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Evgeny Nesterenko Suggest updates

Evgeny Evgenyevich Nesterenko.

Born Moscow, 8 January 1938.

Died Vienna, 20 March 2021.

Russian bass.

Evgeny Nesterenko was a leading soloist with the Bolshoi Opera in Moscow through most of his career. While initially training as an architect, he simultaneously studied singing in Leningrad with Vasily Lukanin, making his debut at the Maly Theatre, Leningrad, as Gremin in 1963.

He joined the Bolshoi in 1971, and his repertoire included Glinka (Ruslan); Mussorgsky (Boris, Dosifei); Borodin (Konchak) and Prokofiev (Kutuzov). He also sang non-Russian parts such as Rossini (Don Basilio), Gounod (Méphistophélès) and Verdi (Philip).

Nesterenko made guest appearances in the west, including frequent visits to Vienna, Milan and Paris. He sang Boris and Gremin at the New York Met during a visit by the Bolshoi in 1975.

In Britain, he made three appearances with the Royal Opera at Covent Garden. His first role, in 1978, was the comic one of Don Basilio in Il barbiere di Siviglia. a memorable portrayal. He returned in 1982 to perform in a rare revival of Khovanshchina. It was reported that the management had asked him to play Dosifei, his usual role in Moscow, statuesque and serious. But he had been singing Dosifei throughout his career, and begged the Covent Garden management to allow him to play the more varied, sometimes humorous, part of Prince Ivan Khovansky. Nesterenko was well aware that the Welsh bass Gwynne Howell, a regular at Covent Garden, was already an excellent interpreter of Dosifei. And so it happened, and he had great fun ogling his dancing girls before being despatched by an assassin's hand (this particular assassin being Bayreuth's Wotan, Sir Donald McIntyre).  The following year he reappeared as Méphistophélès in Fausti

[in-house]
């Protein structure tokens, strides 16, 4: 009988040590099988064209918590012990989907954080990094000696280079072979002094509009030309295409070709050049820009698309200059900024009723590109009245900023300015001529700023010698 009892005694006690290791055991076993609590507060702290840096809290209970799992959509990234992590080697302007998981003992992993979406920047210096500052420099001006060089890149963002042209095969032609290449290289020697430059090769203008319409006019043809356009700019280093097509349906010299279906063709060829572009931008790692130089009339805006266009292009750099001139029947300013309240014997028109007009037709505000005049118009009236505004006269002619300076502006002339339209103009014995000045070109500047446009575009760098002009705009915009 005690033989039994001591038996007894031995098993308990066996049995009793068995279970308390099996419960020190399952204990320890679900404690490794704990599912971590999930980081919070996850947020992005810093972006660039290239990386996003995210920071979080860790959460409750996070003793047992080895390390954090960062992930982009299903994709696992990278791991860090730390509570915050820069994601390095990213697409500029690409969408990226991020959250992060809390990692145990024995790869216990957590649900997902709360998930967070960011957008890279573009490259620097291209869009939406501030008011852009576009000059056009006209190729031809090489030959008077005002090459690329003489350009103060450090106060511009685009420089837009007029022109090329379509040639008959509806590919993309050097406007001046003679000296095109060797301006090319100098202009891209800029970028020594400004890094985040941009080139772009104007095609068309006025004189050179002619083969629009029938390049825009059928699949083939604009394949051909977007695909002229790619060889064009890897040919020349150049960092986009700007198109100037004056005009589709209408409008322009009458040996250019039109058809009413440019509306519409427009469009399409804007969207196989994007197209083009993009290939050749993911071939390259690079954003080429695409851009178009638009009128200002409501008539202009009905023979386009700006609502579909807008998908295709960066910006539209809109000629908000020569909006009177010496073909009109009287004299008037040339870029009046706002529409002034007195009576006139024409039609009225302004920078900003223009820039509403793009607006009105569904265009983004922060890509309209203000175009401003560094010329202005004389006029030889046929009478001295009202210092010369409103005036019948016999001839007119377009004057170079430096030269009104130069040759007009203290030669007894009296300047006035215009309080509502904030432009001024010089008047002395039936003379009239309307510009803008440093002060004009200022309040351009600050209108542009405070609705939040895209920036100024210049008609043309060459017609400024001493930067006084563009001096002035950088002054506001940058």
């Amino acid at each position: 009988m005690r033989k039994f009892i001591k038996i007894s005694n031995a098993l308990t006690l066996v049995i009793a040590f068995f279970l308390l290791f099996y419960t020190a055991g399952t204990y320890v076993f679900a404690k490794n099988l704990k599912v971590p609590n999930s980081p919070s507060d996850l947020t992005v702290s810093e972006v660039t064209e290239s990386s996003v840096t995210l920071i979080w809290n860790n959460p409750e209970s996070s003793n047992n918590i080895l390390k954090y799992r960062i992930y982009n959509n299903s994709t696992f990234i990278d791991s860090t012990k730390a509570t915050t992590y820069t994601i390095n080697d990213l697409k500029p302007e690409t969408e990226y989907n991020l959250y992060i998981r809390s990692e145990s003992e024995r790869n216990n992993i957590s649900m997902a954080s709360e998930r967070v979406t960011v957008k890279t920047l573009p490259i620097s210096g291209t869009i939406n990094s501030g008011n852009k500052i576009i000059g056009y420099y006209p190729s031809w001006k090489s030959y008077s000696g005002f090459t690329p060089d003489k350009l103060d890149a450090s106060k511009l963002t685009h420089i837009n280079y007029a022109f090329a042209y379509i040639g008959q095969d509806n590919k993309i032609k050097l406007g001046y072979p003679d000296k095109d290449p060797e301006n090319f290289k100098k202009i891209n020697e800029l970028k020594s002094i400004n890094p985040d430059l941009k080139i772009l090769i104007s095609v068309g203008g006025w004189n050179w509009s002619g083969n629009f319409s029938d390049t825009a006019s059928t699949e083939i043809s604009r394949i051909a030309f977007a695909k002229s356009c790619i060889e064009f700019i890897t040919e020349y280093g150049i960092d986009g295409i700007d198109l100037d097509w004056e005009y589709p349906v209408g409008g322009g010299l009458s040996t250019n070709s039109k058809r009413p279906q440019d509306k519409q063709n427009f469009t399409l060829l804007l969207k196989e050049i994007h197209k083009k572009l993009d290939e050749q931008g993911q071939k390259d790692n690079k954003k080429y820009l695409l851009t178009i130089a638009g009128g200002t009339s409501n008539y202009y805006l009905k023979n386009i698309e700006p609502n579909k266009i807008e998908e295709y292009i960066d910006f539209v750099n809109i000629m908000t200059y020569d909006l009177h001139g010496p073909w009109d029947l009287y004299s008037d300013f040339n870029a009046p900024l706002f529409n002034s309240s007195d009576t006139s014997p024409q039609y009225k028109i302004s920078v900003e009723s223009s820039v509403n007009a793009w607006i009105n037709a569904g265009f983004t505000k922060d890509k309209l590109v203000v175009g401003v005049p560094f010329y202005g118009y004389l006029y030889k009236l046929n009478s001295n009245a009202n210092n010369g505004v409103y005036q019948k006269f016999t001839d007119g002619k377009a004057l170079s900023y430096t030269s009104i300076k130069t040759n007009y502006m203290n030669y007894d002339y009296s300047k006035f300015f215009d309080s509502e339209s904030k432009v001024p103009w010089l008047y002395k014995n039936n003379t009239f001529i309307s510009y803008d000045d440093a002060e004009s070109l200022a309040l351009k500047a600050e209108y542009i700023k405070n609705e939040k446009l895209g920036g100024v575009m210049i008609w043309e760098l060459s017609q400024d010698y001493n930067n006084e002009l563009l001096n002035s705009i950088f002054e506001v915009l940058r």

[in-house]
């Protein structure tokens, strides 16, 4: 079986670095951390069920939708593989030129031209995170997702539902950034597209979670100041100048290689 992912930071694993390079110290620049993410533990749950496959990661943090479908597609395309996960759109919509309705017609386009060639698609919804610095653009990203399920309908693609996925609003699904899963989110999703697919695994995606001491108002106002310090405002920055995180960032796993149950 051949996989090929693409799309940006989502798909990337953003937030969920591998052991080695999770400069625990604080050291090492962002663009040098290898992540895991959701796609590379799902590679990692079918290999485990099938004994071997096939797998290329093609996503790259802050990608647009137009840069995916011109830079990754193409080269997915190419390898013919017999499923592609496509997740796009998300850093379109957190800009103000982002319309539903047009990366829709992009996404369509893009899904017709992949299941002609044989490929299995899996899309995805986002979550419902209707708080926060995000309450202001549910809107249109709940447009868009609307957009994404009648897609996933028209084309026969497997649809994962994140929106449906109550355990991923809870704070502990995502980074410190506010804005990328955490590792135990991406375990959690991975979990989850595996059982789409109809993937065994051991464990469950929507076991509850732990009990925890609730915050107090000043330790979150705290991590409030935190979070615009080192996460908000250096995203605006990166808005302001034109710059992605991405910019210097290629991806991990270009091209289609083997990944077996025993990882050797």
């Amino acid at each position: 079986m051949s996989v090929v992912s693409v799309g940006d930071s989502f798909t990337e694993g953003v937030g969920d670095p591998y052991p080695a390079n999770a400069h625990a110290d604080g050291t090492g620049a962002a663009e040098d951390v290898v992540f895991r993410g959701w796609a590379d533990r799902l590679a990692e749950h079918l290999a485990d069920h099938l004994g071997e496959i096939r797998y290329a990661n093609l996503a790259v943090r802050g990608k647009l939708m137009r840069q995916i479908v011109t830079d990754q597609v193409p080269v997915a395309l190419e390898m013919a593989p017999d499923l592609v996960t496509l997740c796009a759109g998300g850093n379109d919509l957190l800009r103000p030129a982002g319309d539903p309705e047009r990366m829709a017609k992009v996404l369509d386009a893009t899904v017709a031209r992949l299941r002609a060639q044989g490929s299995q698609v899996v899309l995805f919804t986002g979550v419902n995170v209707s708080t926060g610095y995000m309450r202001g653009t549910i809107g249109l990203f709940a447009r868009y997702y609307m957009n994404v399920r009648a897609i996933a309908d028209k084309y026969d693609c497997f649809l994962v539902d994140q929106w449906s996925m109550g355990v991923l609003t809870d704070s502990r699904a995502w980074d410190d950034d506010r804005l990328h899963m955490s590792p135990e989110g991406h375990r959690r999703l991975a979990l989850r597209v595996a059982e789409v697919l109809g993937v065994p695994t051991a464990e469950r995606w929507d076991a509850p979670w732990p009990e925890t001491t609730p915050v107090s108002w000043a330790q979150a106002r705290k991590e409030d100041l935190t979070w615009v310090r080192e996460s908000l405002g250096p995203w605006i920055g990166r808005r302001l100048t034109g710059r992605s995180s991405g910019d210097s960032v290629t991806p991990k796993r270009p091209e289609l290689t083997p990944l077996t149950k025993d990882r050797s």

Nesterenko does not seem to have performed opera in Scotland - he was not a member of the company that came over for the 1990 Glasgow Year of Culture celebrations, or when they  returned for the following year's Edinburgh Festival.

Accordingly it was a delightful surprise to have this famous figure putting in an appearance, when he was in his sixties, for the particularly well-cast millennium celebration in Dundee.

In 1974 he created the bass solo in in Shostakovich's Michelangelo Suite, and also recorded the work.

He retired from singing at the Bolshoi in 2002.  He had been teaching in Moscow since 1967, and from 1993 divided his teaching commitments between Moscow and Vienna.  He died in Vienna from the effects of the Covid-19 pandemic.

Roles in Scotland

Bass
Messa da Requiem 1999

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